Over five years ago, in January 2018, I wrote a blog about a group of our dedicated Tuesday onsite volunteers working on creating access to some newly transferred 417 boxes in the series WO 416. These contained tens of thousands of personnel cards for British and Allied prisoners of war and civilian internees captured in German-occupied territory during the Second World War.
Together the volunteers have catalogued personal history cards for over 200,000 individuals. They have also removed staples attaching cards together and rehoused the cards from large, unsorted boxes, into separate secure archival envelopes. In the process, they painstakingly numbered each and every envelope, recording summary details.
I am delighted to say that the project is now complete and because of the huge efforts of the 20 Tuesday volunteers, the National Archives has been able to make available all records for individuals born more than 100 years ago.
Only 7.5% of the collection now remains closed, and each year, until 2028, the vast majority of these records will become open as the dates of birth of the subjects exceed 100 years. Only a handful of cards will remain closed longer and these relate to civilians born as late as 1934 and interned as children.
Nearly six years on, the project itself has taken longer than the Second World War in Europe did to finish but that is by no means a criticism. The records are in German and it was not always easy to capture the personal details that enable research from a multitude of users from genealogists to social, medical and military historians. The volunteers were tasked to retrieve the following information:
- Main Camp name (Gefangenenlager) – prisoners of war would be moved to a number of camps during their period of confinement).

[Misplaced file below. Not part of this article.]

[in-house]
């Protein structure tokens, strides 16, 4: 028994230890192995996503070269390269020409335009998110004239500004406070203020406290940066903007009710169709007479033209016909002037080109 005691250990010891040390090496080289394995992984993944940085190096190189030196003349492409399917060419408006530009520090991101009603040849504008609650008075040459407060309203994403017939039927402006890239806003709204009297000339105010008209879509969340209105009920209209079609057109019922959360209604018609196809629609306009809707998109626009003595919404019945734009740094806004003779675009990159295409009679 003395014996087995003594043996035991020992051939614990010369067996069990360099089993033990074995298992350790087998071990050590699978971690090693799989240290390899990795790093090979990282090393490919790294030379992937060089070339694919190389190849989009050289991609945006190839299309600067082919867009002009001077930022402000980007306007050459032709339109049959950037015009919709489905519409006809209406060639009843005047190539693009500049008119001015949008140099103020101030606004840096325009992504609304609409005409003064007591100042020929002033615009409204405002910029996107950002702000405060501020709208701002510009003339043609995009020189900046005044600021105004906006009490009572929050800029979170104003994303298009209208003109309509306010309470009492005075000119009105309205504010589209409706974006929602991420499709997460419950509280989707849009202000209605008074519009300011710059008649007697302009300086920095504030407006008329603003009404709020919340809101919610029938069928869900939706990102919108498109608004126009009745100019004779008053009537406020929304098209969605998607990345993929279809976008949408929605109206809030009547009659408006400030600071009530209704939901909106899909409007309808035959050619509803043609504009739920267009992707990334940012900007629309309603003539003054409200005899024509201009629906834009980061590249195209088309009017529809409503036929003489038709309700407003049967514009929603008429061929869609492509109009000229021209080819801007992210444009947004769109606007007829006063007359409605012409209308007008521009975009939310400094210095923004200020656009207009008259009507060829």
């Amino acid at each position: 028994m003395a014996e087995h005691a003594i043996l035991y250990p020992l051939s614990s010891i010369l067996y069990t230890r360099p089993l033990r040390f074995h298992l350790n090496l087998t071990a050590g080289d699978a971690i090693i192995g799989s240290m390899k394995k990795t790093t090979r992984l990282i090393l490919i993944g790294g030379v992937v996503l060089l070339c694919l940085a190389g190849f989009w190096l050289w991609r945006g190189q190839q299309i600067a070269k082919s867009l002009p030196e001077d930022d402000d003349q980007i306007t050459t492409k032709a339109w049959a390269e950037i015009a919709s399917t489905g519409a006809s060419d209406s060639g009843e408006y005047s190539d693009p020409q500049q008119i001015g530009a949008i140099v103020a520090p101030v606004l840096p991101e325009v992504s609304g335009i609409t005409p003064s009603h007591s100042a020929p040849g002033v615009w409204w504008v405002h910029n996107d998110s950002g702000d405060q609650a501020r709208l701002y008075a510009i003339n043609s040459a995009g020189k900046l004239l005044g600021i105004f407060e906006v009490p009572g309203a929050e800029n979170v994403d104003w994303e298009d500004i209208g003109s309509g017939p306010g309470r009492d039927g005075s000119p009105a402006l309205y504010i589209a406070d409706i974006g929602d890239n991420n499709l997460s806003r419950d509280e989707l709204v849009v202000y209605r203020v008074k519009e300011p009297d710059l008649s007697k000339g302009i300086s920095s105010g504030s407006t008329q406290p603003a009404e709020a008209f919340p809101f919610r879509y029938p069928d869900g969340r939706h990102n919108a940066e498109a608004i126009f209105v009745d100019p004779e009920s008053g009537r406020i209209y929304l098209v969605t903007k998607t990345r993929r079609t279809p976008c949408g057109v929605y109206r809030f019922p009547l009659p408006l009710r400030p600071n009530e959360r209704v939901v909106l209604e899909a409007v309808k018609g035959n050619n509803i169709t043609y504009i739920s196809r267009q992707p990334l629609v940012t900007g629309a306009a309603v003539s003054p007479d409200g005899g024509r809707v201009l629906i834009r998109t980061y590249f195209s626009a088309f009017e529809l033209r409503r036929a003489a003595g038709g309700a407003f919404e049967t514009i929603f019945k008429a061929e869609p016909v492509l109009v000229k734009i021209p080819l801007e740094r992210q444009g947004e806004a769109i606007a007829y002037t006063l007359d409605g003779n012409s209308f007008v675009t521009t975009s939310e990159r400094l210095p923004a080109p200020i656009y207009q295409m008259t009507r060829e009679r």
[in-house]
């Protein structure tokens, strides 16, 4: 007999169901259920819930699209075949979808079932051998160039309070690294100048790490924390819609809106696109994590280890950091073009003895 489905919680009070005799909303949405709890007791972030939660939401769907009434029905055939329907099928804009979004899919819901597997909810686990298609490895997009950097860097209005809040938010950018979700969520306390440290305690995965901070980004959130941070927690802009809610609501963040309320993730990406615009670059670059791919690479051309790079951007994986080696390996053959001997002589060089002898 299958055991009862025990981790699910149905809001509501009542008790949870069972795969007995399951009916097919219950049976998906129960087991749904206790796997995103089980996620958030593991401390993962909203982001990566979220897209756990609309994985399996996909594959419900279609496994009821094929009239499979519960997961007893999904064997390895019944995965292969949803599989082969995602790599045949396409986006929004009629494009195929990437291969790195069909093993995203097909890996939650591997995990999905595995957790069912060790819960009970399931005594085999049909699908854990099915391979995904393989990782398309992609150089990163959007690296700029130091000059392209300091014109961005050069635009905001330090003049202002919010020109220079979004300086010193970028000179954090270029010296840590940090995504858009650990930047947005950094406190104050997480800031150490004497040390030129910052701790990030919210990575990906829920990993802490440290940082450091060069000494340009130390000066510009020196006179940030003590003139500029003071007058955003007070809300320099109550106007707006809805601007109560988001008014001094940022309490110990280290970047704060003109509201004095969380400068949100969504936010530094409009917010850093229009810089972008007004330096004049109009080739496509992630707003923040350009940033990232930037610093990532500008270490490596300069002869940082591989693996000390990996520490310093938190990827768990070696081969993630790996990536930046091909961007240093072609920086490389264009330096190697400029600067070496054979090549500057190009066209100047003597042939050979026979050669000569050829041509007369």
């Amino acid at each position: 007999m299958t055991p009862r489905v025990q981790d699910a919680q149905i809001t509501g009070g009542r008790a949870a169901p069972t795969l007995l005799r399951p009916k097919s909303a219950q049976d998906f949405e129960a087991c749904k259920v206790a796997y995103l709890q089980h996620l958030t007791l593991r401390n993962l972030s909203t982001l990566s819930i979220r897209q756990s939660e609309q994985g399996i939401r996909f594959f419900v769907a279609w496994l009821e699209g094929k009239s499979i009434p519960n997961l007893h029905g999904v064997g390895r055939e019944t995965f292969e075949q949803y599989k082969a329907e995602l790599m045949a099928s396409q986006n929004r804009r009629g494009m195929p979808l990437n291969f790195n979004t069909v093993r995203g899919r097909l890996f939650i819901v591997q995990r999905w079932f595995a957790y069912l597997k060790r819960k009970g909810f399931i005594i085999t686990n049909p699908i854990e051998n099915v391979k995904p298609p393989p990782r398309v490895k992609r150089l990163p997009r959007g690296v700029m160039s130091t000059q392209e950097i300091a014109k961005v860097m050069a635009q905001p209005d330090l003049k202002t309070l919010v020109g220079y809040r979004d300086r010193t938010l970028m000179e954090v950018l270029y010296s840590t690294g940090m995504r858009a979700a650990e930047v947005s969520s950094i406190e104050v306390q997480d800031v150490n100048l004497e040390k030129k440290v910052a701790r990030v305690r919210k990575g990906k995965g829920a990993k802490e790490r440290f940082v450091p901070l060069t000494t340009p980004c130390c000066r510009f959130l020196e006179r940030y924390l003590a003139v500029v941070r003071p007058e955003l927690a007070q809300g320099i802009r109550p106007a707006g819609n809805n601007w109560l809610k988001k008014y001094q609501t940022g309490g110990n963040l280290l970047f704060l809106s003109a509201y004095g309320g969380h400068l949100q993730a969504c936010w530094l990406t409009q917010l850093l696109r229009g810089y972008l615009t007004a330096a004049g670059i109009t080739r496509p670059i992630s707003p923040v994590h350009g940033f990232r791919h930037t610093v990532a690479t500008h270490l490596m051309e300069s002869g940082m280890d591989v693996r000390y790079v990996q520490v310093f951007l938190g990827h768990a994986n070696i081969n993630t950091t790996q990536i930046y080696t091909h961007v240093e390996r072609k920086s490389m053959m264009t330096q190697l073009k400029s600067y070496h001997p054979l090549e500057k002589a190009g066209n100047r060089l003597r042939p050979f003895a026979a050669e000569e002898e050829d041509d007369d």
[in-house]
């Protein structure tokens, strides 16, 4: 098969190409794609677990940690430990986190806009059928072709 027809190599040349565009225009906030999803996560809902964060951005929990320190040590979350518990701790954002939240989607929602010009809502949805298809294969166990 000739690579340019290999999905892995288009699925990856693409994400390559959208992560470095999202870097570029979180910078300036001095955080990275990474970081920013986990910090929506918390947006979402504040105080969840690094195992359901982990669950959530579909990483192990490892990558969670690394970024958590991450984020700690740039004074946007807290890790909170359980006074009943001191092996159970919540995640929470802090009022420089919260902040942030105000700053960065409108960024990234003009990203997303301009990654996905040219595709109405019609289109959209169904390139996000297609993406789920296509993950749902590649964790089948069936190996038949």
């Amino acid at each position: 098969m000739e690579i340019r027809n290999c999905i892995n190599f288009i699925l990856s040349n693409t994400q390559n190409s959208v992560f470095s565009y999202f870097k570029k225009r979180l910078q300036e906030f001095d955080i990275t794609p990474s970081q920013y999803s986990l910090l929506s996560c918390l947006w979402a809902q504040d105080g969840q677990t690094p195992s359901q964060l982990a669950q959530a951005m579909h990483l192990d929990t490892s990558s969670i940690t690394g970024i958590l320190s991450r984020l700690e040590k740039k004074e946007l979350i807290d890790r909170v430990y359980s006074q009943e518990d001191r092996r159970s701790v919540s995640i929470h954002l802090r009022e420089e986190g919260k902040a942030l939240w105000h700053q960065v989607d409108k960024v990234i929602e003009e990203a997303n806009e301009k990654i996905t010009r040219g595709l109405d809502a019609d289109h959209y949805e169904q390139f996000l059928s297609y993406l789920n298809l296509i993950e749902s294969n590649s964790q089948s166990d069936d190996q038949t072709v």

- Camp number (Gefangenen Nummer)
- Country of origin
- Surname (Name)
- First name/s (Vorname)
- Place and Date of birth (Geburtstag und Ort)
- Date and Place of Capture (Gefangenname – Ort und Datum)
- Date of death (if applicable)
- Service (e.g. Army, Air, Navy, Civilian) (Truppenteil)
- Service rank (Dienstgrad)
- Service number (Matrikel Nummer)
In many cases, some of these details were missing, so volunteers would need to check other reliable sources such as the Commonwealth War Graves Commission. Other records in the custody of the National Archives such as the 1939 National Register helped verify dates of birth. Information gleaned from other sources are added to item descriptions in square brackets.
Many cards were misfiled and if these were found in the same box then every effort was made to marry these up as one record, though inevitably some records for the same individual were scattered among different boxes. Take the example of James Thomas’ records – filed under both the surname Thomas, James and James, Thomas.
The biggest delay and frustration to the project was COVID which stopped so many things in its track for all of us in 2020 and 2021. As the records contained personal details of living people they couldn’t be scanned to be worked on securely from home. They had to be catalogued onsite using the original records in a secure area. For many months, the volunteers were not able to come onsite as we were all told to stay at home.
When restrictions lifted, volunteers could return but social distancing meant that they could no longer work as a group of 20. Instead for much of 2020 and 2021 they committed monthly, rotating in groups of five each week. Nevertheless, they remained focused and determined to see the project to its conclusion.